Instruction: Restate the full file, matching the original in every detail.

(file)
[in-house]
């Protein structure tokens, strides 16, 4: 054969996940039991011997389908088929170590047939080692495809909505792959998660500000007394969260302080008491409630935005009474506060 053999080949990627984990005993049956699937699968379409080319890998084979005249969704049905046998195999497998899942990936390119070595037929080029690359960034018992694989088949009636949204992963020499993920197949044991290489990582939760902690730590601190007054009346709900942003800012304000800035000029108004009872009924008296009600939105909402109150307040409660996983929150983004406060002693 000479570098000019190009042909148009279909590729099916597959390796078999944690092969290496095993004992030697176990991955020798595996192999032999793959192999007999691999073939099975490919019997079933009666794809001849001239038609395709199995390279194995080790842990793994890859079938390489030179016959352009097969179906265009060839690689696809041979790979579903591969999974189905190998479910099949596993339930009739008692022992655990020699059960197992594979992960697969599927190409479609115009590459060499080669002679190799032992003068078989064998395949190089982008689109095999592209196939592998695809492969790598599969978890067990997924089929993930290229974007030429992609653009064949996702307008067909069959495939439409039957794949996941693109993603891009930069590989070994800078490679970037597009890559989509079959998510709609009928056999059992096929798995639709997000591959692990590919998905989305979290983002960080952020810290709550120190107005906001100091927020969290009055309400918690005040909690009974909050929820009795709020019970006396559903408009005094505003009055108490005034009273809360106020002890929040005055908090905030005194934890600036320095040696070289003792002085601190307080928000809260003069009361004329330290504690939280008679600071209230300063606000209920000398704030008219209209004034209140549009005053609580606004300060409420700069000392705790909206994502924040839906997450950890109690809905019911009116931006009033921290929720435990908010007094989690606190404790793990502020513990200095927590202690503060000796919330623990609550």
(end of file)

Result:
[in-house]
């Protein structure tokens, strides 16, 4: 054969996940039991011997389908088929170590047939080692495809909505792959998660500000007394969260302080008491409630935005009474506060 053999080949990627984990005993049956699937699968379409080319890998084979005249969704049905046998195999497998899942990936390119070595037929080029690359960034018992694989088949009636949204992963020499993920197949044991290489990582939760902690730590601190007054009346709900942003800012304000800035000029108004009872009924008296009600939105909402109150307040409660996983929150983004406060002693 000479570098000019190009042909148009279909590729099916597959390796078999944690092969290496095993004992030697176990991955020798595996192999032999793959192999007999691999073939099975490919019997079933009666794809001849001239038609395709199995390279194995080790842990793994890859079938390489030179016959352009097969179906265009060839690689696809041979790979579903591969999974189905190998479910099949596993339930009739008692022992655990020699059960197992594979992960697969599927190409479609115009590459060499080669002679190799032992003068078989064998395949190089982008689109095999592209196939592998695809492969790598599969978890067990997924089929993930290229974007030429992609653009064949996702307008067909069959495939439409039957794949996941693109993603891009930069590989070994800078490679970037597009890559989509079959998510709609009928056999059992096929798995639709997000591959692990590919998905989305979290983002960080952020810290709550120190107005906001100091927020969290009055309400918690005040909690009974909050929820009795709020019970006396559903408009005094505003009055108490005034009273809360106020002890929040005055908090905030005194934890600036320095040696070289003792002085601190307080928000809260003069009361004329330290504690939280008679600071209230300063606000209920000398704030008219209209004034209140549009005053609580606004300060409420700069000392705790909206994502924040839906997450950890109690809905019911009116931006009033921290929720435990908010007094989690606190404790793990502020513990200095927590202690503060000796919330623990609550």